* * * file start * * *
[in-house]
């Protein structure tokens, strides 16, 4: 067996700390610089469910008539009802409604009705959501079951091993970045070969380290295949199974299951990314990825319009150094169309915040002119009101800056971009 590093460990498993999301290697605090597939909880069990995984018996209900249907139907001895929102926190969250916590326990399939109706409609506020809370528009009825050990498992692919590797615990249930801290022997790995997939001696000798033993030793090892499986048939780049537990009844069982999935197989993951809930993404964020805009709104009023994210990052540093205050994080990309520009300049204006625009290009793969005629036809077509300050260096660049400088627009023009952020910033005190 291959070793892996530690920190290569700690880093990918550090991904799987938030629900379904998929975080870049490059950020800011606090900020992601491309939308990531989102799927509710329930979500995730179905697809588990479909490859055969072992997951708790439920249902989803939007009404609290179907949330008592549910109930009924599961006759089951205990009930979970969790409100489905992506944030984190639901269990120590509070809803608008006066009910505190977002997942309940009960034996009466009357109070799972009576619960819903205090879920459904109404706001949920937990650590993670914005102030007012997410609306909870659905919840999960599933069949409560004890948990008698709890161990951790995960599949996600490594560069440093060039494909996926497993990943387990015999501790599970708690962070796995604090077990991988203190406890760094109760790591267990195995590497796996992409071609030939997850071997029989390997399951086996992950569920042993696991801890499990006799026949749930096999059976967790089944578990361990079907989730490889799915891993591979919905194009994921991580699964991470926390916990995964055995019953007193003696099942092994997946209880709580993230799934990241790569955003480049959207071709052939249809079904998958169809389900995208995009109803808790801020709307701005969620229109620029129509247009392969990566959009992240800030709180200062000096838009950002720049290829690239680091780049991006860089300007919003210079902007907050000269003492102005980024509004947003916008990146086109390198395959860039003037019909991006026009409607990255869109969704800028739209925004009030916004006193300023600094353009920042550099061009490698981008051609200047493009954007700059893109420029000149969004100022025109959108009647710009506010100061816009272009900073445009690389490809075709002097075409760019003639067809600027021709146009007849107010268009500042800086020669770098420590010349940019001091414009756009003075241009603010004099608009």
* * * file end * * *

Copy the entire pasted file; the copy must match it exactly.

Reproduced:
[in-house]
């Protein structure tokens, strides 16, 4: 067996700390610089469910008539009802409604009705959501079951091993970045070969380290295949199974299951990314990825319009150094169309915040002119009101800056971009 590093460990498993999301290697605090597939909880069990995984018996209900249907139907001895929102926190969250916590326990399939109706409609506020809370528009009825050990498992692919590797615990249930801290022997790995997939001696000798033993030793090892499986048939780049537990009844069982999935197989993951809930993404964020805009709104009023994210990052540093205050994080990309520009300049204006625009290009793969005629036809077509300050260096660049400088627009023009952020910033005190 291959070793892996530690920190290569700690880093990918550090991904799987938030629900379904998929975080870049490059950020800011606090900020992601491309939308990531989102799927509710329930979500995730179905697809588990479909490859055969072992997951708790439920249902989803939007009404609290179907949330008592549910109930009924599961006759089951205990009930979970969790409100489905992506944030984190639901269990120590509070809803608008006066009910505190977002997942309940009960034996009466009357109070799972009576619960819903205090879920459904109404706001949920937990650590993670914005102030007012997410609306909870659905919840999960599933069949409560004890948990008698709890161990951790995960599949996600490594560069440093060039494909996926497993990943387990015999501790599970708690962070796995604090077990991988203190406890760094109760790591267990195995590497796996992409071609030939997850071997029989390997399951086996992950569920042993696991801890499990006799026949749930096999059976967790089944578990361990079907989730490889799915891993591979919905194009994921991580699964991470926390916990995964055995019953007193003696099942092994997946209880709580993230799934990241790569955003480049959207071709052939249809079904998958169809389900995208995009109803808790801020709307701005969620229109620029129509247009392969990566959009992240800030709180200062000096838009950002720049290829690239680091780049991006860089300007919003210079902007907050000269003492102005980024509004947003916008990146086109390198395959860039003037019909991006026009409607990255869109969704800028739209925004009030916004006193300023600094353009920042550099061009490698981008051609200047493009954007700059893109420029000149969004100022025109959108009647710009506010100061816009272009900073445009690389490809075709002097075409760019003639067809600027021709146009007849107010268009500042800086020669770098420590010349940019001091414009756009003075241009603010004099608009």